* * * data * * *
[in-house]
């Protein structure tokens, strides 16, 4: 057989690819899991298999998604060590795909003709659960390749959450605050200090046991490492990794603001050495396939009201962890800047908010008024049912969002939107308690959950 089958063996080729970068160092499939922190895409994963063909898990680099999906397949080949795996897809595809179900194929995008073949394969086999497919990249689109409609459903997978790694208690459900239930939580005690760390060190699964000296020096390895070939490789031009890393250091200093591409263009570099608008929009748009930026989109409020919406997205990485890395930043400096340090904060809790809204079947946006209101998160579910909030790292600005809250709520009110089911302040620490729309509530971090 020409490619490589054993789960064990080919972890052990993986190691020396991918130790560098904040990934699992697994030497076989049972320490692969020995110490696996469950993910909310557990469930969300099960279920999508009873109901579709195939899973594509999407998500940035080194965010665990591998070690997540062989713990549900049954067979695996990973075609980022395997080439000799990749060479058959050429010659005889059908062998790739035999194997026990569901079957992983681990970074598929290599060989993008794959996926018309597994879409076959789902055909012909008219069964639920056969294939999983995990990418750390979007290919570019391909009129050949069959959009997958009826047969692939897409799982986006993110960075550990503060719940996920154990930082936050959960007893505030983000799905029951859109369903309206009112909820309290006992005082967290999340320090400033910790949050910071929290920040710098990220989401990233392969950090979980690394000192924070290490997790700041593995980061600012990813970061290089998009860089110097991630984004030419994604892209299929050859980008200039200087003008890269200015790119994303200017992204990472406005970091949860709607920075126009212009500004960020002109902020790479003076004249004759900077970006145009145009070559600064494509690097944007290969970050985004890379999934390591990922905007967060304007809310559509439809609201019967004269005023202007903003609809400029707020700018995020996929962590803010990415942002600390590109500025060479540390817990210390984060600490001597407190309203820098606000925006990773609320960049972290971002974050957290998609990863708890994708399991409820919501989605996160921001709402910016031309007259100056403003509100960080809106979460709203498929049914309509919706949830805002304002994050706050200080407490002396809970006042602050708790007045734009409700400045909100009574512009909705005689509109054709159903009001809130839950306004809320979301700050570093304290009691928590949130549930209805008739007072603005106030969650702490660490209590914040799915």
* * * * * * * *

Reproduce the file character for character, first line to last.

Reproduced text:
[in-house]
């Protein structure tokens, strides 16, 4: 057989690819899991298999998604060590795909003709659960390749959450605050200090046991490492990794603001050495396939009201962890800047908010008024049912969002939107308690959950 089958063996080729970068160092499939922190895409994963063909898990680099999906397949080949795996897809595809179900194929995008073949394969086999497919990249689109409609459903997978790694208690459900239930939580005690760390060190699964000296020096390895070939490789031009890393250091200093591409263009570099608008929009748009930026989109409020919406997205990485890395930043400096340090904060809790809204079947946006209101998160579910909030790292600005809250709520009110089911302040620490729309509530971090 020409490619490589054993789960064990080919972890052990993986190691020396991918130790560098904040990934699992697994030497076989049972320490692969020995110490696996469950993910909310557990469930969300099960279920999508009873109901579709195939899973594509999407998500940035080194965010665990591998070690997540062989713990549900049954067979695996990973075609980022395997080439000799990749060479058959050429010659005889059908062998790739035999194997026990569901079957992983681990970074598929290599060989993008794959996926018309597994879409076959789902055909012909008219069964639920056969294939999983995990990418750390979007290919570019391909009129050949069959959009997958009826047969692939897409799982986006993110960075550990503060719940996920154990930082936050959960007893505030983000799905029951859109369903309206009112909820309290006992005082967290999340320090400033910790949050910071929290920040710098990220989401990233392969950090979980690394000192924070290490997790700041593995980061600012990813970061290089998009860089110097991630984004030419994604892209299929050859980008200039200087003008890269200015790119994303200017992204990472406005970091949860709607920075126009212009500004960020002109902020790479003076004249004759900077970006145009145009070559600064494509690097944007290969970050985004890379999934390591990922905007967060304007809310559509439809609201019967004269005023202007903003609809400029707020700018995020996929962590803010990415942002600390590109500025060479540390817990210390984060600490001597407190309203820098606000925006990773609320960049972290971002974050957290998609990863708890994708399991409820919501989605996160921001709402910016031309007259100056403003509100960080809106979460709203498929049914309509919706949830805002304002994050706050200080407490002396809970006042602050708790007045734009409700400045909100009574512009909705005689509109054709159903009001809130839950306004809320979301700050570093304290009691928590949130549930209805008739007072603005106030969650702490660490209590914040799915």